By D. CAMERON LAWRENCE
As my husband and I drove back from New England last week, we pulled off the highway for refreshment. Ice cold coffee, to be exact. In Louisville, like all good locavores, we support local businesses as much as possible. But on the road, it’s tough. And there’s nothing like cold coffee when highway hypnosis sets in on a summer drive.
The Starbucks sat among a dozen stores at the top of a hill that fell into a broad flat area. The name of the shopping complex was Merritt Creek Farm. Merritt Creek Farm. The crops grown there were Home Depot, Target, one of the big office supply stores and a lot of asphalt. A tremendous amount of asphalt. A parking lot big enough for hundreds of cars.
Merritt Creek Farm is one example of an increasing trend to disconnect words from what they symbolize in our language. The word “farm” used to mean that living things grew and were shepherded on that land. This accurate use of words gives our world cohesion and direction. We can count on stuff. “It’s just past the old Merritt Creek Farm,” someone might say, and you know what to look for. You know what farms are, and you know when you see one and when you don’t.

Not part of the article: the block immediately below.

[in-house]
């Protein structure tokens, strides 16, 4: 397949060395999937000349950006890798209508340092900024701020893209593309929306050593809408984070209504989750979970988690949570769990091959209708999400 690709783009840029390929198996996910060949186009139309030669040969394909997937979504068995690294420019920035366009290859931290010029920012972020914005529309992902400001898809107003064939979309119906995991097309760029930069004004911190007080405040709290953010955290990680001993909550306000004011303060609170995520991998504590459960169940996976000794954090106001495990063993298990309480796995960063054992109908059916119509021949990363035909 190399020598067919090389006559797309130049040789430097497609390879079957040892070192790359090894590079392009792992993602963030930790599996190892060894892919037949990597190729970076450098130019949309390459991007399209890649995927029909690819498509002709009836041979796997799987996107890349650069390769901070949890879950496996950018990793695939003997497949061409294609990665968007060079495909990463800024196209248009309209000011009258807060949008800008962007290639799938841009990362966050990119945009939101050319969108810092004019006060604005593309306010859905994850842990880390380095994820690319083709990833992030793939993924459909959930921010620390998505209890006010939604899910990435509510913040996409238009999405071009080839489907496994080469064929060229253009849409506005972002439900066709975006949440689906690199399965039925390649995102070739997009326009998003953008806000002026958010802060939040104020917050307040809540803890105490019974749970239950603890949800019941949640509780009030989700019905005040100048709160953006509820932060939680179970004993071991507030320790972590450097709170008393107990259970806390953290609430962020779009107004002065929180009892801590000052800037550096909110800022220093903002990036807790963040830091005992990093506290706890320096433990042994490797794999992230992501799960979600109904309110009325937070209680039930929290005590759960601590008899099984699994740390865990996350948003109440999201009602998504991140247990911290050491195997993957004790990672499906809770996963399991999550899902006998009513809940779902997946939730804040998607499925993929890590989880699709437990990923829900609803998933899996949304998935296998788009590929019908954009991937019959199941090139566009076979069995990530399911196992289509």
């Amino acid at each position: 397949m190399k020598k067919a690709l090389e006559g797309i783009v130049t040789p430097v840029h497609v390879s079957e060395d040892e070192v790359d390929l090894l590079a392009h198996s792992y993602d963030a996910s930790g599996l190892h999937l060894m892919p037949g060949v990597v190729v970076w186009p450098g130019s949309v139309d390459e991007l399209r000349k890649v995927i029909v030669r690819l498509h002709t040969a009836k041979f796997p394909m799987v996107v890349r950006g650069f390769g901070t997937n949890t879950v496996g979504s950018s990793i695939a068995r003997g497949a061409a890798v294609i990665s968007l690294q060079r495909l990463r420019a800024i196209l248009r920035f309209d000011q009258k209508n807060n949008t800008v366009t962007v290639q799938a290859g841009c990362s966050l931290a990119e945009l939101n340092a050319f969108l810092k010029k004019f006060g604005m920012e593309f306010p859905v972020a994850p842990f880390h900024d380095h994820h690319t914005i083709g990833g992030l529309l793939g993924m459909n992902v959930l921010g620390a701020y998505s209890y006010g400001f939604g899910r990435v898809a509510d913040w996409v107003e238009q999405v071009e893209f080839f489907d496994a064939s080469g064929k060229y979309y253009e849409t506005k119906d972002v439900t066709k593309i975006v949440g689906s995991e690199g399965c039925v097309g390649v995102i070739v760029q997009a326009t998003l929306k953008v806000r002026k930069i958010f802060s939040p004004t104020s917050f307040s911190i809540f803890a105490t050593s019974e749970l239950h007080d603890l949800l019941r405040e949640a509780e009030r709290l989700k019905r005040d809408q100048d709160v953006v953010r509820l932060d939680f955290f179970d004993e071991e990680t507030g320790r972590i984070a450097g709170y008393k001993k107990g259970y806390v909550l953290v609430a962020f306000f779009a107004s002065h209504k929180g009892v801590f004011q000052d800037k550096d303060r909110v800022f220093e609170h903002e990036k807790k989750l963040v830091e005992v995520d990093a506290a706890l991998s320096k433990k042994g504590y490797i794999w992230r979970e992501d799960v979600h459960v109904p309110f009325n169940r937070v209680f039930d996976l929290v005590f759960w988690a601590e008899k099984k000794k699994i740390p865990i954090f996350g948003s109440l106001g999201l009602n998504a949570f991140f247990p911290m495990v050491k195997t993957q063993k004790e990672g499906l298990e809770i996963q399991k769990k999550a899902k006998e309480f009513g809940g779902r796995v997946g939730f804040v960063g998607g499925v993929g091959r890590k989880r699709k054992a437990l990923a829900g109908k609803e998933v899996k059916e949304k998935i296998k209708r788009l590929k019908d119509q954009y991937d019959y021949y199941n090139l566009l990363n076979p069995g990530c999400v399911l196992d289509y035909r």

Near as I could tell, there was no farm at “Merritt Creek Farm.” I guess an old farm was destroyed for the shopping complex and they named it after what used to be. But stores and tar had replaced green fields. So why not name it what it is instead of what it’s not? Merritt Creek Mall, say, or Merritt Creek Used-to-Be-a Farm. Merritt Creek Parking Lot might work. I don’t know about you, but when someone tells me to look for a stand of corn, or a cow, or a field of wheat, I sure don’t look for a parking lot.
But then again, I’m not a mega-company trying to make money while quieting a populace worried that vandals and bandits are taking the best of what the earth offers: a clean home that will sustain us without corporate involvement.
Next visit to see my mother in Connecticut? We’ll pack a cooler with ice and a jar of coffee brewed at home.